Pacific Northwest Regional Reports

English Roses Built for Northern California

These fragrant climbing roses are expertly bred for maximum performance

‘Lady of Shallot’ rose
‘Lady of Shallot’ rose. Photo: courtesy of

David Austin was a renowned, highly respected British rosarian dedicated to breeding a remarkable collection of vigorous, healthy, gorgeous roses of character and distinction. He blended the charm and fragrance of much beloved old roses from the eighteenth and nineteenth centuries with the wider color range and repeat blooming of more recently introduced cultivars. His focus on combining the very best characteristics of antique cabbage rose (Rosa × centifolia, Zones 4–9), Damask rose (Rosa × damascena, Zones 4–8), French rose (Rosa gallica, Zones 3–8), and white rose of York (Rosa × alba, Zones 3–9) with those of modern hybrid teas and floribundas resulted in the introduction of over 240 exceptional, award-winning, captivating English roses to gardeners all over the world.

Robust, graceful, colorful, deliciously fragrant, and with a particularly recognizable flower form, many of these beauties have been bred with disease resistance in mind and are well suited to the wide range of microclimates found in Northern California gardens. Because they’re available in such an array of growth habits—from rounded shrubs like the well-behaved, golden-flowered ‘Molineaux’ (R. ‘Molineaux’, Zones 5–11) all the way up to the 15-foot exuberance of the pink and fragrant ‘The Generous Gardener’ (R. ‘The Generous Gardener’, Zones 4–11), there’s at least one perfect English rose for every garden. Many of the mid-size growers such as ‘Charlotte’ (R. ‘Charlotte’, Zones 5–11) or ‘Carding Mill’ (R. ‘Carding Mill’, Zones 5–11) make outstanding additions to your rose garden or mixed border, while ‘Darcey Bussel’ (R. ‘Darcey Bussel’, Zones 5–11) and ‘Roald Dahl’ (R. ‘Roald Dahl’, Zones 5–11), with their tidy, more compact growth habits, are perfect for container growing.

The tallest, most vigorous, long-arching cultivars bred by David Austin are among the best climbing roses available to gardeners today. Easy to manage, exceptionally long blooming, and clothed with the most beautifully formed and delightfully fragrant flowers from top to bottom, the following David Austin roses are my top recommendations for the Northern Californian gardener in search of the perfect climber. Grow them in full sun (though some varieties are actually quite shade tolerant) in rich, well-amended soil, and be sure to give them regular irrigation—at least until established—for best and highly floriferous results.

‘Claire Austin’ rose
‘Claire Austin’ rose. Photo: courtesy of

‘Claire Austin’

Zones 5–11

Palest yellow buds open up to beautifully old-fashioned, large, and rounded creamy white blooms. Said to be one of David Austin’s favorite white roses, this exceptionally disease-resistant variety is a vigorous grower, quickly reaching 12 feet tall with elegant, arching canes clothed top to bottom in glossy green foliage and generous showers of snowy blooms from late spring through fall. The fragrance is sweet myrrh with added hints of vanilla, heliotrope, and meadowsweet. One of the taller English roses, this charming 2007 introduction is perfect for arching over an arbor or training on a tall obelisk.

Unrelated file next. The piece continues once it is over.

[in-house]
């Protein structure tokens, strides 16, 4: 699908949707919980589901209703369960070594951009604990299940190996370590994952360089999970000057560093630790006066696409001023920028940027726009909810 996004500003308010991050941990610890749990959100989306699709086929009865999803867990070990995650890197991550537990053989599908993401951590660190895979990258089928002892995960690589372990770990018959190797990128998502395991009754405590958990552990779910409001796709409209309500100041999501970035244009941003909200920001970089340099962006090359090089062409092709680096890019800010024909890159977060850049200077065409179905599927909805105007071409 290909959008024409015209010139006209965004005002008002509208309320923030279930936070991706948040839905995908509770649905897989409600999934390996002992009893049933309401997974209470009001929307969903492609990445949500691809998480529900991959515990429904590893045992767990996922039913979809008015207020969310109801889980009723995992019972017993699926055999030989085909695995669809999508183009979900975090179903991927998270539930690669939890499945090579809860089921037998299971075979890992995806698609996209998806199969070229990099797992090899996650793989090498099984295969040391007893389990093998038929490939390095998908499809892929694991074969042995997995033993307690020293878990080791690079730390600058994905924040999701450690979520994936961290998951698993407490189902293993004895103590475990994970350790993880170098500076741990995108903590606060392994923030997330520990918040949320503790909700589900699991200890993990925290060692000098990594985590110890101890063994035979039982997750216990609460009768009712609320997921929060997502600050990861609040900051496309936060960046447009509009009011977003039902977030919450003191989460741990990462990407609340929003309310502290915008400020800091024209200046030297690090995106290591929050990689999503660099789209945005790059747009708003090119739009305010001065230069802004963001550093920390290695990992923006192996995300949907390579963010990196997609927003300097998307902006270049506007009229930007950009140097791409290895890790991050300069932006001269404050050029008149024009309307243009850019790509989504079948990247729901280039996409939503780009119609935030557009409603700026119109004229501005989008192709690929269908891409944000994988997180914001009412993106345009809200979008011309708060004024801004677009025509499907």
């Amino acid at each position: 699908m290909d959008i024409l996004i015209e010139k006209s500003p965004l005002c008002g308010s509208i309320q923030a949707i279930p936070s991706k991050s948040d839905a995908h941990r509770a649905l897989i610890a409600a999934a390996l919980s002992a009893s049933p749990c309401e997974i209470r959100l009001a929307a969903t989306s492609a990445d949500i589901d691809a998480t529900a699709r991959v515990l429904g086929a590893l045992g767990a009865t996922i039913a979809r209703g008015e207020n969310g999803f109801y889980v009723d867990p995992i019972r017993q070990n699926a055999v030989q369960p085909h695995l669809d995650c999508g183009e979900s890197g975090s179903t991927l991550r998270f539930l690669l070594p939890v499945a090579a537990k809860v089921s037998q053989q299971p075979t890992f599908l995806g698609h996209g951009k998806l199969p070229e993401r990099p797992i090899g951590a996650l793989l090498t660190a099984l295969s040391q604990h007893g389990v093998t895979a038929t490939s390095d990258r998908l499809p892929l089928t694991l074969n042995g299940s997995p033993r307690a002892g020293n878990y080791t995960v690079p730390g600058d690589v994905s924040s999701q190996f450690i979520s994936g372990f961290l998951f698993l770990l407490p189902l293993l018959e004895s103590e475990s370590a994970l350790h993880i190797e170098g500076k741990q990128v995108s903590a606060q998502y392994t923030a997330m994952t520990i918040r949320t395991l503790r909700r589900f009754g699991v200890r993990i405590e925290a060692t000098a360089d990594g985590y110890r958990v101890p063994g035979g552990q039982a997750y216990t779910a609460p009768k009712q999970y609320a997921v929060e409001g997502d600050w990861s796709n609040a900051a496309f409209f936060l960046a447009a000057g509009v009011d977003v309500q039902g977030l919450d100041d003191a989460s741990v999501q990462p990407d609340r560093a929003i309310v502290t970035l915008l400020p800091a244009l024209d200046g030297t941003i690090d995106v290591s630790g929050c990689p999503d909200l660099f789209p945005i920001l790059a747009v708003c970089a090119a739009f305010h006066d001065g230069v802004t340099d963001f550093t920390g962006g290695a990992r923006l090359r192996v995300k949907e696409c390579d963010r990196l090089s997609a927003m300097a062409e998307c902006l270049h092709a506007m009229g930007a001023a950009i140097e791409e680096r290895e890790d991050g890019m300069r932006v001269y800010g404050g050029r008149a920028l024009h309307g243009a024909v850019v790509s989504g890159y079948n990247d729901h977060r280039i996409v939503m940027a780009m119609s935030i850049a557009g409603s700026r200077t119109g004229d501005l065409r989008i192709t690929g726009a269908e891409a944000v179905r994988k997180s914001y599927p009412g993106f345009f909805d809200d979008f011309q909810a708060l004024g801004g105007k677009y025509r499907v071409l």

‘Lady of Shalott’ rose
‘Lady of Shalott’ rose. Photo: courtesy of

‘Lady of Shalott’

Zones 4–11

Introduced in 2009, ‘Lady of Shalott’ bears the most lusciously hued, deliciously fragrant, peachy-apricot flowers and is almost constantly in bloom all season long. Highly disease resistant and a very reliable grower even in difficult soils, it’s a good choice for the beginning rose gardener. Rich, deep orange buds open to reveal a cupped chalice of coral and golden petals graced with the fragrance of warm tea, with added hints of spiced apple and cloves. The vigorous and bushy stems quickly reach 8 feet tall, making ‘Lady of Shalott’ look absolutely delightful fanned out over a short picket fence or trained on a pillar. Great for back of the border too!

‘Tess of the D’Ubervilles’ rose
‘Tess of the D’Ubervilles’ rose. Photo: courtesy of

‘Tess of the D’Urbervilles’

Zones 4–11

An introduction from 1998, ‘Tess of the d’Urbervilles’ is breathtaking in full bloom, with large deep green leaves making the perfect backdrop for the multitude of huge, bright crimson, deeply cupped blooms. Growing 10 feet tall and with long, slightly arching canes, ‘Tess of the d’Urbervilles’ looks fantastic trained against a gray stone wall but is almost as lovely grown on a pillar or obelisk. Be sure to plant this beauty where the heavy blooms (nodding from their weight) and the sweet old rose fragrance can be enjoyed up close.

‘Strawberry Hill’ rose
‘Strawberry Hill’ rose. Photo: courtesy of

‘Strawberry Hill’

Zones 4–11

First brought to the public eye in 2006, ‘Strawberry Hill’ quickly became popular for its tall, arching growth habit and its outstanding repeat blooming habit. Producing abundant clusters of pure pink, nicely cupped rosettes all along the arching canes, it captivates from its earliest, deep pink, tight bud phase all the way through the fully mature, paler pink, and fluffy open blooms. Intensely fragrant, with the scent of myrrh and heather honey, this vigorous, highly disease-resistant climber will reach 10 feet tall and looks impressive growing over an arbor where the deliciously scented blooms can be admired from below.

Fionuala Campion is the owner and manager of Cottage Gardens of Petaluma in Petaluma, California.

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